Assuntos
Acidentes por Quedas , Teste de Esforço/métodos , Programas de Rastreamento/métodos , Medição de Risco/métodos , Idoso , Desenho de Equipamento , Falha de Equipamento , Teste de Esforço/instrumentação , Feminino , Humanos , Masculino , Programas de Rastreamento/instrumentação , Estudos Prospectivos , Curva ROC , Sensibilidade e Especificidade
3.
Medicine (Baltimore) ; 98(33): e16762, 2019 Aug.
Artigo em Inglês | MEDLINE | ID: mdl-31415375

RESUMO

BACKGROUND: Neck Pain (NP) has been ranked as one of the top chronic pain conditions in terms of prevalence and years lived with disability in the latest Global Burden of Disease. NP has remarkable socio-economic consequences however, research efforts are limited. Discrepancies among guidelines recommendations on management of chronic neck pain exist. The purpose of this study protocol is to provide the methods for a review with network meta-analysis to identify the most effective interventions for chronic neck pain. METHODS: The following databases will be searched from their inception to February 2019: Cochrane Controlled Trials Register (CENTRAL), PubMed, CINAHL, Scopus, ISI Web of Science and PEDro.Randomized controlled trials (RCTs) on pharmacological and not pharmacological interventions will be included and their risk of bias will be evaluated using the Cochrane Risk of bias tool. Primary outcomes will be reduction in pain and disability. A network meta-analysis will be carried out and pairwise meta-analysis will be conducted using Stata 15 software. Grading of recommendations assessment, development, and evaluation (GRADE) will be applied to assess quality of the body of the evidence. RESULTS: The results of this review will be submitted to a peer-review journal for publication. CONCLUSION: This network meta-analysis will provide a comprehensive review on the most effective treatments for the management of chronic neck pain providing key evidence-based information to patients, clinicians and other relevant stakeholders. Registration: PROSPERO (registration number CRD42019124501).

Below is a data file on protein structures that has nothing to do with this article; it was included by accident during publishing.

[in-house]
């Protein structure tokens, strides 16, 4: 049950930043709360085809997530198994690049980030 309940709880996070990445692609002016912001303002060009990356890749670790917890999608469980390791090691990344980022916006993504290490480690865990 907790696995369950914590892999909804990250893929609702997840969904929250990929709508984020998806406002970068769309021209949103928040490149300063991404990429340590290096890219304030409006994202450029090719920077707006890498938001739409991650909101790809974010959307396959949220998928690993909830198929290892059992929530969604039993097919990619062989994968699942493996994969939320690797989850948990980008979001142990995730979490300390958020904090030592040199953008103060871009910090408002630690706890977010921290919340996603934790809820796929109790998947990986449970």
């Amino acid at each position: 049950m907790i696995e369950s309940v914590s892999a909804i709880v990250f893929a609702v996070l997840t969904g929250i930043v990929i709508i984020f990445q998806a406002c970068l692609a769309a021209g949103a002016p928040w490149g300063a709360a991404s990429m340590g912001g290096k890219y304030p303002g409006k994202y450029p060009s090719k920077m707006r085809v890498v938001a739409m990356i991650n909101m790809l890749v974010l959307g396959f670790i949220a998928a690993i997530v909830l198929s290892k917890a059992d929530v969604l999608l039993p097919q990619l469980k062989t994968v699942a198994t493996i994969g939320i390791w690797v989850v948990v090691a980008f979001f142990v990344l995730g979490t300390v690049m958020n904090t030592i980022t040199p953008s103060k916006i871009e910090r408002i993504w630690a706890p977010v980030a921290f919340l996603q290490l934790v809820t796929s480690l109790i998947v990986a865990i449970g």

Assuntos
Dor Crônica/terapia , Cervicalgia/terapia , Dor Crônica/economia , Humanos , Cervicalgia/economia , Meta-Análise em Rede , Manejo da Dor
4.
Syst Rev ; 8(1): 196, 2019 08 08.
Artigo em Inglês | MEDLINE | ID: mdl-31395091

RESUMO